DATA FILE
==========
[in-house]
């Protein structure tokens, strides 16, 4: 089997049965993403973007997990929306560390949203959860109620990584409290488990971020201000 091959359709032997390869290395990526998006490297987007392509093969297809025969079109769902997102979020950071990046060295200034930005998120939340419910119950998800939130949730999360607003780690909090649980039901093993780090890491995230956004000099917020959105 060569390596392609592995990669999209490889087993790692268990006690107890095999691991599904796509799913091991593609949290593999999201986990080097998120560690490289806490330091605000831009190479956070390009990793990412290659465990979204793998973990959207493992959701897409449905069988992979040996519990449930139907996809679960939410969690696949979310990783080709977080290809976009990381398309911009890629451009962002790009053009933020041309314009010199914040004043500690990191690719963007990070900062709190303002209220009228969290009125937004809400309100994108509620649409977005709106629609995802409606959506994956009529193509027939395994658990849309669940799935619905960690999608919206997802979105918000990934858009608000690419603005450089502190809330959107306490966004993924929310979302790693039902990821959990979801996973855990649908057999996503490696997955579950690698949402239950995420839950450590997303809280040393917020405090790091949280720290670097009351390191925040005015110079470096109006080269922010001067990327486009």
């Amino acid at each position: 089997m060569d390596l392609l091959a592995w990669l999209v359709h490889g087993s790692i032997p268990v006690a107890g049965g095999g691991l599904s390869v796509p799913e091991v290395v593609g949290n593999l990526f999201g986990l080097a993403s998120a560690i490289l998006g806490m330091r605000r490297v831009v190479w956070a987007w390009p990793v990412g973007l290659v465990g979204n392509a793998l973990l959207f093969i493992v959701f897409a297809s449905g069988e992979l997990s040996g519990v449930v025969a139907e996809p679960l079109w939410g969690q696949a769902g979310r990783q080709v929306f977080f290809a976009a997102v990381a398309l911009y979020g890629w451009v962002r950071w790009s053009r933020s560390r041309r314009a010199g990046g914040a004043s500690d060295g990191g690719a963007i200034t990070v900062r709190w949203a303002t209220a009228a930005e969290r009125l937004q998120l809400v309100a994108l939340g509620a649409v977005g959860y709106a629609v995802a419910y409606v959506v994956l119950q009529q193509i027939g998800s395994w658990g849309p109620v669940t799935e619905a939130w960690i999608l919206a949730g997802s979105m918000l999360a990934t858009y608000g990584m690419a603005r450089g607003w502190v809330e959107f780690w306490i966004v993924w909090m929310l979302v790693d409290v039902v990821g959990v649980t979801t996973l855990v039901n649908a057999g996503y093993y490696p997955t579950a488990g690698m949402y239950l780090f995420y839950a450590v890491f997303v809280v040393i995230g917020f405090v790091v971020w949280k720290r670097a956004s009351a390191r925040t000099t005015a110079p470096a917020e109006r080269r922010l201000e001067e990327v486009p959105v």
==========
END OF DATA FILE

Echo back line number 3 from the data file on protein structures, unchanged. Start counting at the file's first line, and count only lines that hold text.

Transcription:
């Amino acid at each position: 089997m060569d390596l392609l091959a592995w990669l999209v359709h490889g087993s790692i032997p268990v006690a107890g049965g095999g691991l599904s390869v796509p799913e091991v290395v593609g949290n593999l990526f999201g986990l080097a993403s998120a560690i490289l998006g806490m330091r605000r490297v831009v190479w956070a987007w390009p990793v990412g973007l290659v465990g979204n392509a793998l973990l959207f093969i493992v959701f897409a297809s449905g069988e992979l997990s040996g519990v449930v025969a139907e996809p679960l079109w939410g969690q696949a769902g979310r990783q080709v929306f977080f290809a976009a997102v990381a398309l911009y979020g890629w451009v962002r950071w790009s053009r933020s560390r041309r314009a010199g990046g914040a004043s500690d060295g990191g690719a963007i200034t990070v900062r709190w949203a303002t209220a009228a930005e969290r009125l937004q998120l809400v309100a994108l939340g509620a649409v977005g959860y709106a629609v995802a419910y409606v959506v994956l119950q009529q193509i027939g998800s395994w658990g849309p109620v669940t799935e619905a939130w960690i999608l919206a949730g997802s979105m918000l999360a990934t858009y608000g990584m690419a603005r450089g607003w502190v809330e959107f780690w306490i966004v993924w909090m929310l979302v790693d409290v039902v990821g959990v649980t979801t996973l855990v039901n649908a057999g996503y093993y490696p997955t579950a488990g690698m949402y239950l780090f995420y839950a450590v890491f997303v809280v040393i995230g917020f405090v790091v971020w949280k720290r670097a956004s009351a390191r925040t000099t005015a110079p470096a917020e109006r080269r922010l201000e001067e990327v486009p959105v």